IBM 5110/5120 keyboard conversion

User avatar
JP!

05 Dec 2018, 05:07

Also I believe this was what Snuci was trying to revive:
http://www.computerhistory.org/collecti ... /102665239

Al Kassow is a software curator at the Computer History Museum so hopefully someone can help with this.

Sprague capacitors catalog:
http://bitsavers.org/components/sprague/

User avatar
lucar

05 Dec 2018, 18:28

snacksthecat wrote: Hi Guys,
I have some questions about capacitors, and it's entirely possible that no one here knows the answer but I figured it can't hurt to ask.

The keyboard has two of these square capacitor thingies (at least that's what I understand them to be):

#1
Image
I believe that those are IBM SLT circuits
https://www.ibm.com/ibm/history/exhibit ... V3081.html

http://www.chipsetc.com/the-ibm-slt---s ... ology.html

and I just SUPPOSE, total guessing here, that they implement the two clock OSCillators.
Try to roule this out.

Luca

Engicoder

05 Dec 2018, 21:49

All the silver ones are hermetically sealed, axial electrolytics, probably tantalum. The yellow ones are either polystyrene film or old avx molded ceramic; 12nF from code ('123')

User avatar
snacksthecat
✶✶✶✶

06 Dec 2018, 01:55

lucar wrote: I believe that those are IBM SLT circuits
https://www.ibm.com/ibm/history/exhibit ... V3081.html

http://www.chipsetc.com/the-ibm-slt---s ... ology.html

and I just SUPPOSE, total guessing here, that they implement the two clock OSCillators.
Try to roule this out.

Luca
Engicoder wrote: All the silver ones are hermetically sealed, axial electrolytics, probably tantalum. The yellow ones are either polystyrene film or old avx molded ceramic; 12nF from code ('123')
Thank you, fellas

User avatar
snacksthecat
✶✶✶✶

06 Dec 2018, 22:06

I know Pillenwerfer said that an ESR meter would only be good for testing the electrolytics but is that truly the case? I ordered one anyways since I've run into capacitor issues a couple times in the past.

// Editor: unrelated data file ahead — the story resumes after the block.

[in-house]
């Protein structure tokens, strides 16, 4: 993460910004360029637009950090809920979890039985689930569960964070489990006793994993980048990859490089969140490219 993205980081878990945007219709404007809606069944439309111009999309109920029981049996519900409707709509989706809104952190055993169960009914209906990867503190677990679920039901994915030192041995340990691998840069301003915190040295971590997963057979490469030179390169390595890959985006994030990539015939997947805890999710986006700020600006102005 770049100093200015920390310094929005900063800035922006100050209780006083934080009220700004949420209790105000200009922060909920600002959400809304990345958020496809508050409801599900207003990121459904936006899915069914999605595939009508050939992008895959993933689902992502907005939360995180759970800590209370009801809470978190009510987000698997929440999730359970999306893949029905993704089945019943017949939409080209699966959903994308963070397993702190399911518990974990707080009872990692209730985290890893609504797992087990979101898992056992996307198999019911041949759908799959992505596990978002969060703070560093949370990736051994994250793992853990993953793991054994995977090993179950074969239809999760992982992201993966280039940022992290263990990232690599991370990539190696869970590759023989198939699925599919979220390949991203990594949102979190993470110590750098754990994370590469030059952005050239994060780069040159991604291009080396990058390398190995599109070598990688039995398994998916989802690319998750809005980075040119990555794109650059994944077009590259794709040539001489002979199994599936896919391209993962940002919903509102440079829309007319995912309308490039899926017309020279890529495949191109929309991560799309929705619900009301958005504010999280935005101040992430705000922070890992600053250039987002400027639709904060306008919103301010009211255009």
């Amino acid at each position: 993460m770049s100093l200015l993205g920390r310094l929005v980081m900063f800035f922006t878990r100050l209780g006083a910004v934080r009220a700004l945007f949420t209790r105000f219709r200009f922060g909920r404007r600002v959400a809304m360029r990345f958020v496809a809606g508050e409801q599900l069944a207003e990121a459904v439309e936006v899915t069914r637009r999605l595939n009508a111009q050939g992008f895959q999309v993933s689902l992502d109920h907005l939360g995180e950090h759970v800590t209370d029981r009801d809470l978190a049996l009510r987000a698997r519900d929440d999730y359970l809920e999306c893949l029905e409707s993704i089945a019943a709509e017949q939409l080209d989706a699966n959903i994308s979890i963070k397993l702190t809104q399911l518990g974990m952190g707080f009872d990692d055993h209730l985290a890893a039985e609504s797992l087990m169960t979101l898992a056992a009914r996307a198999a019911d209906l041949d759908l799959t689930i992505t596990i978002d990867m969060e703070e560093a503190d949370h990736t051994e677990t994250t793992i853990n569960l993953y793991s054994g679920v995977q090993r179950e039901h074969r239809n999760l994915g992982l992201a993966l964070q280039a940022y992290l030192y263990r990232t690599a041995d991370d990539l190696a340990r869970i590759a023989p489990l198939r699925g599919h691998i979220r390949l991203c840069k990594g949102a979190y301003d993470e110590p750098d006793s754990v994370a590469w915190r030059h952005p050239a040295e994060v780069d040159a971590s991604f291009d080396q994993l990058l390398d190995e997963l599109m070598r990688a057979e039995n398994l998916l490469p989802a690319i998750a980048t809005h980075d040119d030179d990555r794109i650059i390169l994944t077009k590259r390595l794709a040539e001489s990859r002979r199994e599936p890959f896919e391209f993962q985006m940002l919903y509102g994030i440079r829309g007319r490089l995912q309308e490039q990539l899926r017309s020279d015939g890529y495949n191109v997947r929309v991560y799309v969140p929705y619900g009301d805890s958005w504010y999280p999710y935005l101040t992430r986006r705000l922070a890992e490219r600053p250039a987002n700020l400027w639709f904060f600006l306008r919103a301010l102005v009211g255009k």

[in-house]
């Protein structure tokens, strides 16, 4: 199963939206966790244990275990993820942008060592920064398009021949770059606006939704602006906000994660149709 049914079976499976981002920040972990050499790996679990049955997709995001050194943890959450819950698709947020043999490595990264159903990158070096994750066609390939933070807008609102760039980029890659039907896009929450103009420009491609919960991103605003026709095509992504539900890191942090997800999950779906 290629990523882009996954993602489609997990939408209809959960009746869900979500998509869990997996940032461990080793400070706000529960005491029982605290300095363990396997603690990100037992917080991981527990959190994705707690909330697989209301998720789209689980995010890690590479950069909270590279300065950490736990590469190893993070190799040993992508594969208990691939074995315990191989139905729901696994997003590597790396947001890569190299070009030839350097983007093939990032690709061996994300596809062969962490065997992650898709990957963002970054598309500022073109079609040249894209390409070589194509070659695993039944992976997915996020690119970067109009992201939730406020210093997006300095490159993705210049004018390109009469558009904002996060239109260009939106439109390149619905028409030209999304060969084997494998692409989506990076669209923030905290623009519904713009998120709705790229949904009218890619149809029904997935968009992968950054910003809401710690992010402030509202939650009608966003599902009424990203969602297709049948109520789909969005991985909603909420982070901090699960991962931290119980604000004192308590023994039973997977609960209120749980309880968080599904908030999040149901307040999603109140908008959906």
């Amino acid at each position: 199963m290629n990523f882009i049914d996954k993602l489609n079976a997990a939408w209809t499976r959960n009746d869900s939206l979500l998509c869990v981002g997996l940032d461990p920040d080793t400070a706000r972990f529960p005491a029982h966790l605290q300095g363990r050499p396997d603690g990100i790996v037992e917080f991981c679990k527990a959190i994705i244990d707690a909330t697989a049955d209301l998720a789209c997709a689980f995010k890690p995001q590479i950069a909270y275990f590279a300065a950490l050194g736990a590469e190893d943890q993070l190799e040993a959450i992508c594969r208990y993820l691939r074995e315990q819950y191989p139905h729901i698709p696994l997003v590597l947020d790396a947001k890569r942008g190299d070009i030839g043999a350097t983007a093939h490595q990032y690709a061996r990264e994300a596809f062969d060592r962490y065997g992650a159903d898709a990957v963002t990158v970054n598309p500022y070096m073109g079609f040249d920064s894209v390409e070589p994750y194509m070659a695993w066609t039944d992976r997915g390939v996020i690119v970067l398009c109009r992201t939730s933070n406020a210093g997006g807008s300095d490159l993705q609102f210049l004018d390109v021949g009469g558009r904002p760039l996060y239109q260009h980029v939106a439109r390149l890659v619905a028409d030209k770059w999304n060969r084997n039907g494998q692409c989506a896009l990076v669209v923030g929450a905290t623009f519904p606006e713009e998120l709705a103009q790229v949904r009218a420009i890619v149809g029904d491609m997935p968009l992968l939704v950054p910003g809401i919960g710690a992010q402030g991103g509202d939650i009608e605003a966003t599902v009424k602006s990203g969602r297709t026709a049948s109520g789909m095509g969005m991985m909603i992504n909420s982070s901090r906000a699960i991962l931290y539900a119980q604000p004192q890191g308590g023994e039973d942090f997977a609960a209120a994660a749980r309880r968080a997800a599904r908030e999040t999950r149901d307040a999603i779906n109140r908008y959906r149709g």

Well the meter arrived and I tested a few of them. The yellow ones (which I suspected as bad since one was starting to open up) both read '-' on the meter. According to the instructions, this means a reading over over 99ohms. I don't know exactly how to use the meter yet but this reading is certainly above all of the graph lines in the chart that the manufacturer provided (above the graph line indicates a bad capacitor).

I also tested them with a simple multimeter set to high ohms and got basically the same result.

Does this mean I'm using the wrong tool for the job or are these guys toast?

Image

User avatar
ThePillenwerfer

06 Dec 2018, 23:33

I can't really comment further as I don't know the size of the cap you are testing. I've tried checking new ones for ESR and can't get a reading on ones smaller than 0.01µF.

To put it simply a capacitor lets AC through it but blocks DC. As they get old they can start to Leak, ie let DC through. If one in your keyboard has started to open, damp will have got in causing it to leak. If one has opened enough to see there's a good chance the others have to a degree. If a capacitor is connected across rails for de-coupling and it starts to leak it will draw DC current and pull the rails down.

I don't know what equipment you've got but you can test for leakage by connecting the cap in series with a battery and a milliammeter, or a multimeter on milliamps.
Image1.png
Image1.png (6.9 KiB) Viewed 579 times
The battery should be as near to the rated voltage of the capacitor as possible. The meter may twitch while the capacitor charges but should then read zero.

User avatar
snacksthecat
✶✶✶✶

07 Dec 2018, 05:07

ThePillenwerfer wrote: I can't really comment further as I don't know the size of the cap you are testing. I've tried checking new ones for ESR and can't get a reading on ones smaller than 0.01µF.